In this situation, a Veteran needs a specific type of care or service that VA does not provide in-house at any of its medical facilities.
- Veteran Lives in a U.S. State or Territory Without a Full-Service VA Medical Facility
In this scenario, a Veteran lives in a U.S. State or territory that does not have a full-service VA medical facility. Specifically, this would apply to Veterans living in Alaska, Hawaii, New Hampshire, and the U.S. territories of Guam, American Samoa, the Northern Mariana Islands, and the U.S. Virgin Islands.
- Veteran Qualifies under the “Grandfather” Provision Related to Distance Eligibility for the Veterans Choice Program
For this element, there are a few different ways that a Veteran could be eligible for community care. Initially, the following two requirements must be met in every case:
- Veteran was eligible under the 40-mile criterion under the Veterans Choice Program on the day before the VA MISSION Act was enacted into law (June 6, 2018), and
- Veteran continues to reside in a location that would qualify them under that criterion.
If both of these requirements have been met, a Veteran may be eligible if one of the following is also true:
- Veteran lives in one of the five States with the lowest population density from the 2010 Census: North Dakota, South Dakota, Montana, Alaska, and Wyoming, or
- lives in another State,
- received care between June 6, 2017, and June 6, 2018, and
- requires care before June 6, 2020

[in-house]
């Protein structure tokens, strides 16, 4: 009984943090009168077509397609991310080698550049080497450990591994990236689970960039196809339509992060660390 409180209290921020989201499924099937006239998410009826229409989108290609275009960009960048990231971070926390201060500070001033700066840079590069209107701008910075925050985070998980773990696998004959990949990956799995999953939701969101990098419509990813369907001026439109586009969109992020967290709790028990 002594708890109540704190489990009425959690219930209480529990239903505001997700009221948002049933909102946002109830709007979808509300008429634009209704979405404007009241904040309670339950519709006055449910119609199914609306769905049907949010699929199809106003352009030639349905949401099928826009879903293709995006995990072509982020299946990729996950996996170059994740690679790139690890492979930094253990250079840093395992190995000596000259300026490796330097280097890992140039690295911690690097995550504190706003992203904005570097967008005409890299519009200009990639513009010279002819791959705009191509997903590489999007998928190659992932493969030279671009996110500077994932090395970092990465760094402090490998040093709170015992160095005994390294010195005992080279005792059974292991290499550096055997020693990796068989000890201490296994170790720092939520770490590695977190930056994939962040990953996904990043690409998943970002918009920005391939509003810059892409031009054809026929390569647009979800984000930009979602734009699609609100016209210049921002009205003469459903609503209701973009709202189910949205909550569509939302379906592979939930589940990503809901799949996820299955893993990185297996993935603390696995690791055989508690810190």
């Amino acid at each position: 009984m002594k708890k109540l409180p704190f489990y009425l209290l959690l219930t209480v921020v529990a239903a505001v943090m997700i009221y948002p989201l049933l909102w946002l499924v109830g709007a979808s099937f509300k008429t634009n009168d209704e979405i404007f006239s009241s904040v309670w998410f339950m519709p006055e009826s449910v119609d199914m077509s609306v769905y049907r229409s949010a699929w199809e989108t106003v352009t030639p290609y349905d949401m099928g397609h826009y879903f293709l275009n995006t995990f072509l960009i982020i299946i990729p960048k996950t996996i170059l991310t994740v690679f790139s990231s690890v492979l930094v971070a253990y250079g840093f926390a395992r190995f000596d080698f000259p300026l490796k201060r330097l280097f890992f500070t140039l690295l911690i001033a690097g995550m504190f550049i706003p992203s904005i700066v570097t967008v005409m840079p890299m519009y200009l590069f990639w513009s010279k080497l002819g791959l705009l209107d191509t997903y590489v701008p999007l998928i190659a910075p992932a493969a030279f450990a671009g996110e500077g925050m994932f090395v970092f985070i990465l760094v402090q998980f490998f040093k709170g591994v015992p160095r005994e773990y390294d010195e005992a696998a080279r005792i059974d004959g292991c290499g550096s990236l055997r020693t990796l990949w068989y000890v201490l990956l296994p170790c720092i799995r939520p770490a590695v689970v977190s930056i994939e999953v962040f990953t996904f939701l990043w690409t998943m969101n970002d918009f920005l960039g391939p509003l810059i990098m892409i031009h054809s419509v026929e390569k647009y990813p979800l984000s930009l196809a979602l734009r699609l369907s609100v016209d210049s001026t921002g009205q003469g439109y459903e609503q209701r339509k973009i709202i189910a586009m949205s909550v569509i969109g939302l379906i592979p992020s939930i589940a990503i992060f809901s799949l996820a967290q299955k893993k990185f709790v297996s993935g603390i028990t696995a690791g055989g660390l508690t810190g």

- VA Cannot Furnish Care within Certain Designated Access Standards
To be eligible under this criterion, Veterans must meet specific access standards for average drive time or appointment wait-times.
The specific access standards are described below. (Important: Access standards are proposed and not yet final).
Average drive time to a specific VA medical facility
- 30-minute average drive time for primary care, mental health, and non-institutional extended care services (including adult day health care)
- 60-minute average drive time for specialty care
Appointment wait time at a specific VA medical facility
- 20 days for primary care, mental health care, and non-institutional extended care services, unless the Veteran agrees to a later date in consultation with their VA health care provider
- 28 days for specialty care from the date of request, unless the Veteran agrees to a later date in consultation with their VA health care provider
- It Is in the Veteran’s Best Medical Interest
In this situation, a Veteran may be referred to a community provider when the Veteran and the referring clinician agree that it is in their best medical interest to see a community provider.
- A VA Medical Service Line Does Not Meet Certain Quality Standards
In this scenario, if VA has identified a medical service line is not meeting VA’s standards for quality based on specific conditions, Veterans can elect to receive care from a community provider with certain limitations.
What is described above should be taken as a preview of what the final eligibility criteria may be, because it is not yet final. The new criteria are expected to go into effect in June 2019, after final regulations are published and effective.
- PDF: Fact Sheet – Veteran Community Care – Eligibility (VA MISSION Act of 2018)
- PDF: Fact Sheet – Veteran Community Care – General Information (VA MISSION Act of 2018)
VA serves approximately 9 million enrolled Veterans at 1,255 health care facilities around the country every year.
For more information, visit www.missionact.va.gov.